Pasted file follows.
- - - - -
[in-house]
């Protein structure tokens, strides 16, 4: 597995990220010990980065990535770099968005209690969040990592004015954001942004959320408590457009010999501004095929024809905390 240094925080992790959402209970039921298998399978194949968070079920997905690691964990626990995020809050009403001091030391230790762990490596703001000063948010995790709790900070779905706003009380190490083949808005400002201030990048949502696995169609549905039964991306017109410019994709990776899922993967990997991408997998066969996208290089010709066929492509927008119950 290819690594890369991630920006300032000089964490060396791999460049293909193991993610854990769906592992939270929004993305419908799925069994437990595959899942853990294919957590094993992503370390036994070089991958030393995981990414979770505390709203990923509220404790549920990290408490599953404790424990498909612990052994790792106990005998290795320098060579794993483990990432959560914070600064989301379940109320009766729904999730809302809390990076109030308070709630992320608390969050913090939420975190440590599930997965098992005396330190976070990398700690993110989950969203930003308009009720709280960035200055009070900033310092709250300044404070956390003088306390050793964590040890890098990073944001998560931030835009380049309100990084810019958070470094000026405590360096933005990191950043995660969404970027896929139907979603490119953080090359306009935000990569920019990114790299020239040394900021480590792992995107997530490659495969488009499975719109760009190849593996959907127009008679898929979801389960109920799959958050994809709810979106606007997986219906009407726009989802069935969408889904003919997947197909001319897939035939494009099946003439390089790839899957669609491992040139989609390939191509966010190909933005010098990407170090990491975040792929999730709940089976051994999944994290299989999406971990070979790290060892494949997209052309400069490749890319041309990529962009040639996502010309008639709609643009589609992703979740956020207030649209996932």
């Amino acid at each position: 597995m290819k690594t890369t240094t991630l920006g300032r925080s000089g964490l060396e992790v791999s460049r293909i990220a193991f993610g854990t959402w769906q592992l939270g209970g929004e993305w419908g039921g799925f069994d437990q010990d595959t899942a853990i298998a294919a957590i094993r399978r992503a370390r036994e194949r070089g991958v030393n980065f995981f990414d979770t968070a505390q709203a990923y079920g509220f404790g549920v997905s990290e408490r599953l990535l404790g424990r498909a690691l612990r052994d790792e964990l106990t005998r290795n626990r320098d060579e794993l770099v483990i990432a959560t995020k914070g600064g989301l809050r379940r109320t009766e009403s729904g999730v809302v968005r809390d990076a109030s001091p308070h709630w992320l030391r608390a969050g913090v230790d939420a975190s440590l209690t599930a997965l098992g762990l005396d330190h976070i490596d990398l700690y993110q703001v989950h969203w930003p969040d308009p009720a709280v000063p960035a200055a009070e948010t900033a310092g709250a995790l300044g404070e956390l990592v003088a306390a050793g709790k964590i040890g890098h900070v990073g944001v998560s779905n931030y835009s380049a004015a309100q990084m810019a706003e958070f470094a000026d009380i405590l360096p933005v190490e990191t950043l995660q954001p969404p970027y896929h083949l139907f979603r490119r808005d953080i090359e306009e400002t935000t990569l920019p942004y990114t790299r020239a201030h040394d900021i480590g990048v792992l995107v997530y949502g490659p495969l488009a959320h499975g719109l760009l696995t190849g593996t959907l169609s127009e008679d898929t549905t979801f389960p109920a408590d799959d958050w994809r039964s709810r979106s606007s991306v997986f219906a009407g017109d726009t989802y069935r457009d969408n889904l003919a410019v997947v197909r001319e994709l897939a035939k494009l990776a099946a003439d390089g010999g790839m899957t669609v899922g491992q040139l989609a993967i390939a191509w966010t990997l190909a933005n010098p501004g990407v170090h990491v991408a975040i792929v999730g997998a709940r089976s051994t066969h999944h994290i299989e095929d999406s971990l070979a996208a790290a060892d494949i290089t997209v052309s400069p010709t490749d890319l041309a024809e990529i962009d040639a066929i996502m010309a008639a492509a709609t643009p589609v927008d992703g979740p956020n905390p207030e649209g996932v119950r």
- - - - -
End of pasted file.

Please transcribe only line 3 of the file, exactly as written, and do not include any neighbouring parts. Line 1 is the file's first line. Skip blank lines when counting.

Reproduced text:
């Amino acid at each position: 597995m290819k690594t890369t240094t991630l920006g300032r925080s000089g964490l060396e992790v791999s460049r293909i990220a193991f993610g854990t959402w769906q592992l939270g209970g929004e993305w419908g039921g799925f069994d437990q010990d595959t899942a853990i298998a294919a957590i094993r399978r992503a370390r036994e194949r070089g991958v030393n980065f995981f990414d979770t968070a505390q709203a990923y079920g509220f404790g549920v997905s990290e408490r599953l990535l404790g424990r498909a690691l612990r052994d790792e964990l106990t005998r290795n626990r320098d060579e794993l770099v483990i990432a959560t995020k914070g600064g989301l809050r379940r109320t009766e009403s729904g999730v809302v968005r809390d990076a109030s001091p308070h709630w992320l030391r608390a969050g913090v230790d939420a975190s440590l209690t599930a997965l098992g762990l005396d330190h976070i490596d990398l700690y993110q703001v989950h969203w930003p969040d308009p009720a709280v000063p960035a200055a009070e948010t900033a310092g709250a995790l300044g404070e956390l990592v003088a306390a050793g709790k964590i040890g890098h900070v990073g944001v998560s779905n931030y835009s380049a004015a309100q990084m810019a706003e958070f470094a000026d009380i405590l360096p933005v190490e990191t950043l995660q954001p969404p970027y896929h083949l139907f979603r490119r808005d953080i090359e306009e400002t935000t990569l920019p942004y990114t790299r020239a201030h040394d900021i480590g990048v792992l995107v997530y949502g490659p495969l488009a959320h499975g719109l760009l696995t190849g593996t959907l169609s127009e008679d898929t549905t979801f389960p109920a408590d799959d958050w994809r039964s709810r979106s606007s991306v997986f219906a009407g017109d726009t989802y069935r457009d969408n889904l003919a410019v997947v197909r001319e994709l897939a035939k494009l990776a099946a003439d390089g010999g790839m899957t669609v899922g491992q040139l989609a993967i390939a191509w966010t990997l190909a933005n010098p501004g990407v170090h990491v991408a975040i792929v999730g997998a709940r089976s051994t066969h999944h994290i299989e095929d999406s971990l070979a996208a790290a060892d494949i290089t997209v052309s400069p010709t490749d890319l041309a024809e990529i962009d040639a066929i996502m010309a008639a492509a709609t643009p589609v927008d992703g979740p956020n905390p207030e649209g996932v119950r």